Knox, Robert J., Journal of Environmental Health
Someone once said that no one is safe from the many environmental problems that threaten our planet and our health; but, we are not all endangered equally.
Over the last five years, the civil rights movement has voiced concern over the likelihood that low-income groups and people of color are more subject to environmental hazards than their white and more affluent counterparts. The traditionally white, middle class environmental movement has begun to support this claim, and what has resulted is evidence of growing cooperation between those committed to protecting nature and those committed to correcting problems of social justice.
Political activity resulting from such cooperation has materialized only recently. Most observers point to the 1982 demonstration against the siting of a PCB landfill in Warren County, North Carolina as the watershed event in the mobilization of environmentalists and social justice activists (the so-called "Merger of the Environmental and Civil Rights Movements"). While protests of siting decisions have been common in white, middle-to-upper income neighborhoods ever since Love Canal, NIMBY ("Not-in-my-back-yard") opposition in low-income areas with high populations of African Americans, Latinos and other nonwhite racial and ethnic groups has been rare, or at least not publicized. With this in mind, the Warren County protests symbolized unprecedented levels of environmental awareness among peoples typically perceived to be apathetic with respect to natural resource and pollution issues.
In response to the protests, District of Columbia Congressional Rep. Walter Fauntroy (who was one of the 500 demonstrators arrested) requested that the U.S. General Accounting Office (GAO)investigate the siting question. GAO's response was entitled "Siting of Hazardous Waste Landfills and their Correlation with the Racial and Socio-Economic Status of Surrounding Communities," published in June 1983. GAO reported that blacks were disproportionately represented in three of the four sites surveyed. In an effort to expand on this finding, the United Church of Christ Commission for Racial Justice (U.C.C.) contracted with the consulting firm Public Data Access, Inc. to examine the statistical relationship between hazardous waste site location and racial/socioeconomic composition of host communities nationwide. The resulting study was called, "Toxic Waste and Race in the United States: A National Report on the Racial and Socio-Economic Characteristics of Communities with Hazardous Waste Sites."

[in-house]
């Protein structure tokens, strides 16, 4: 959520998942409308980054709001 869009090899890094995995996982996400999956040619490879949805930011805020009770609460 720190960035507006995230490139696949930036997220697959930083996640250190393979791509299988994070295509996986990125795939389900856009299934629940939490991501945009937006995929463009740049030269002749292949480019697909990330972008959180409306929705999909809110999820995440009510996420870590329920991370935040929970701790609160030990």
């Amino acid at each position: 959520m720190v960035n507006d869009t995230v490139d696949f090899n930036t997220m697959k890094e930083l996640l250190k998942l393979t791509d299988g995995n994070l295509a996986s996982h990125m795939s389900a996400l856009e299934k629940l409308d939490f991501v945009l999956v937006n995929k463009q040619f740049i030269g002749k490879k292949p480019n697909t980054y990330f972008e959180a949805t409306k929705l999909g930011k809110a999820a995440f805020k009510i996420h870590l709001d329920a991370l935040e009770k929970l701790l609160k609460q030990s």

The report's specific claim that "race proved to be the most significant (factors) among (the) variables" correlated with hazardous site location has yet to be positively confirmed by the academic community. However, the study's more general argument--that the poor and people of color are more likely to live in communities which host hazardous waste facilities and/or uncontrolled hazardous waste sites than affluent whites--has been generally accepted. If nothing else, Toxic Waste and Race has helped to strengthen this new and delicate link between environmentalists and civil rights activists in efforts to highlight instances of dumping on the poor and people of color.
"Environmental justice" research has taken many forms, from sociological texts to pure economic analyses. The following is a review of a number of papers, articles and texts concerned with equity implications of environmental policy. Sources have been broken down by environmental medium rather than by type of research. These media are consistent with the organizational breakdown of EPA into program offices.
The distributional implications of EPA's water pollution abatement efforts are quite serious. The Agency allocates billions of dollars each year for municipal water pollution control in the form of construction grants (and other government cost sharing programs) for publicly owned treatment works (POTWs) and other forms of pollution abatement. …